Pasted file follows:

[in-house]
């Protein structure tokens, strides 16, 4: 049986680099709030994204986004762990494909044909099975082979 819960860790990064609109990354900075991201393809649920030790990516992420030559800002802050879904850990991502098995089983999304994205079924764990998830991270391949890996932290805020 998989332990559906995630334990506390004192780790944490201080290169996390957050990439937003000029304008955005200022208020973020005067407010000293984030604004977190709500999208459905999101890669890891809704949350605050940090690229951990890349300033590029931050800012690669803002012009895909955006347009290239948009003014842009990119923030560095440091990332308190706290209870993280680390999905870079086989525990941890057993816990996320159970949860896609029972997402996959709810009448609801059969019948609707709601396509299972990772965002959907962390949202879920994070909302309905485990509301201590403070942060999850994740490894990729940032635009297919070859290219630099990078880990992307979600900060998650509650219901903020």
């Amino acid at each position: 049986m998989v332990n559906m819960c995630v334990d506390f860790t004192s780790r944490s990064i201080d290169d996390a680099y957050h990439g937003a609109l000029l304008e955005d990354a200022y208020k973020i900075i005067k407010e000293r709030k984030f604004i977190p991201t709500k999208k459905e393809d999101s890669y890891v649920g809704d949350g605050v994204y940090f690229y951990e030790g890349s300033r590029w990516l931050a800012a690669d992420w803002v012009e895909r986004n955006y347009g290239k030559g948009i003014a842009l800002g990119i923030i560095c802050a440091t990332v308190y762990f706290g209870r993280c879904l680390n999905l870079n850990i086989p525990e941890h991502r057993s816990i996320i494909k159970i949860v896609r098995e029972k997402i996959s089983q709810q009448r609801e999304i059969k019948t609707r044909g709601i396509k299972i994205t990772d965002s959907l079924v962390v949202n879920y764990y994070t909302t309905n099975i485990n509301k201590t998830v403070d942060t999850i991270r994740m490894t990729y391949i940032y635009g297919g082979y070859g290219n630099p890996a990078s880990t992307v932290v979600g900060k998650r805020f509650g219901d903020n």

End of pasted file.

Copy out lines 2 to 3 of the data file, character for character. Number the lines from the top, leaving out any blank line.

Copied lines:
């Protein structure tokens, strides 16, 4: 049986680099709030994204986004762990494909044909099975082979 819960860790990064609109990354900075991201393809649920030790990516992420030559800002802050879904850990991502098995089983999304994205079924764990998830991270391949890996932290805020 998989332990559906995630334990506390004192780790944490201080290169996390957050990439937003000029304008955005200022208020973020005067407010000293984030604004977190709500999208459905999101890669890891809704949350605050940090690229951990890349300033590029931050800012690669803002012009895909955006347009290239948009003014842009990119923030560095440091990332308190706290209870993280680390999905870079086989525990941890057993816990996320159970949860896609029972997402996959709810009448609801059969019948609707709601396509299972990772965002959907962390949202879920994070909302309905485990509301201590403070942060999850994740490894990729940032635009297919070859290219630099990078880990992307979600900060998650509650219901903020």
């Amino acid at each position: 049986m998989v332990n559906m819960c995630v334990d506390f860790t004192s780790r944490s990064i201080d290169d996390a680099y957050h990439g937003a609109l000029l304008e955005d990354a200022y208020k973020i900075i005067k407010e000293r709030k984030f604004i977190p991201t709500k999208k459905e393809d999101s890669y890891v649920g809704d949350g605050v994204y940090f690229y951990e030790g890349s300033r590029w990516l931050a800012a690669d992420w803002v012009e895909r986004n955006y347009g290239k030559g948009i003014a842009l800002g990119i923030i560095c802050a440091t990332v308190y762990f706290g209870r993280c879904l680390n999905l870079n850990i086989p525990e941890h991502r057993s816990i996320i494909k159970i949860v896609r098995e029972k997402i996959s089983q709810q009448r609801e999304i059969k019948t609707r044909g709601i396509k299972i994205t990772d965002s959907l079924v962390v949202n879920y764990y994070t909302t309905n099975i485990n509301k201590t998830v403070d942060t999850i991270r994740m490894t990729y391949i940032y635009g297919g082979y070859g290219n630099p890996a990078s880990t992307v932290v979600g900060k998650r805020f509650g219901d903020n």